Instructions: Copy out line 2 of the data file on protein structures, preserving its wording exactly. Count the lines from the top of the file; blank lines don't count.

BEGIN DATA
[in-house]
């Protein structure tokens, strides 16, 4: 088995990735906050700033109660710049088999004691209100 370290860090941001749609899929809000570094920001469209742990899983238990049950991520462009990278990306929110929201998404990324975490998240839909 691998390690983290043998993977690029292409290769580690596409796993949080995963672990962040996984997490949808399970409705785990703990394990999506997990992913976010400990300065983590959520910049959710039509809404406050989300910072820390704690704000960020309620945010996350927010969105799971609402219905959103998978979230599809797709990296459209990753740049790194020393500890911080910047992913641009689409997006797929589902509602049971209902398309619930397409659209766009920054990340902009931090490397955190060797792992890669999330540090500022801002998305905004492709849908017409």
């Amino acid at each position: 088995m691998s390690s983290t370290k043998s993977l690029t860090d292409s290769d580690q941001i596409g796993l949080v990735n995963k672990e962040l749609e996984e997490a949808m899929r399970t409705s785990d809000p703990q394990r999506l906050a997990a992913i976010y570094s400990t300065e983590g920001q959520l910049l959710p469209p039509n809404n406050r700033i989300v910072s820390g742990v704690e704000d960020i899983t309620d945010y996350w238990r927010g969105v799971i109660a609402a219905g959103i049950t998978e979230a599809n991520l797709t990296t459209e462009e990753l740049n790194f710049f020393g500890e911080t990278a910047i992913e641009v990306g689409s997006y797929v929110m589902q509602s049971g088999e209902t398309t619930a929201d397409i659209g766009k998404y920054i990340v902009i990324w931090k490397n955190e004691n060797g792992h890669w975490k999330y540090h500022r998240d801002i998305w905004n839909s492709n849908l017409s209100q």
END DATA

């Protein structure tokens, strides 16, 4: 088995990735906050700033109660710049088999004691209100 370290860090941001749609899929809000570094920001469209742990899983238990049950991520462009990278990306929110929201998404990324975490998240839909 691998390690983290043998993977690029292409290769580690596409796993949080995963672990962040996984997490949808399970409705785990703990394990999506997990992913976010400990300065983590959520910049959710039509809404406050989300910072820390704690704000960020309620945010996350927010969105799971609402219905959103998978979230599809797709990296459209990753740049790194020393500890911080910047992913641009689409997006797929589902509602049971209902398309619930397409659209766009920054990340902009931090490397955190060797792992890669999330540090500022801002998305905004492709849908017409």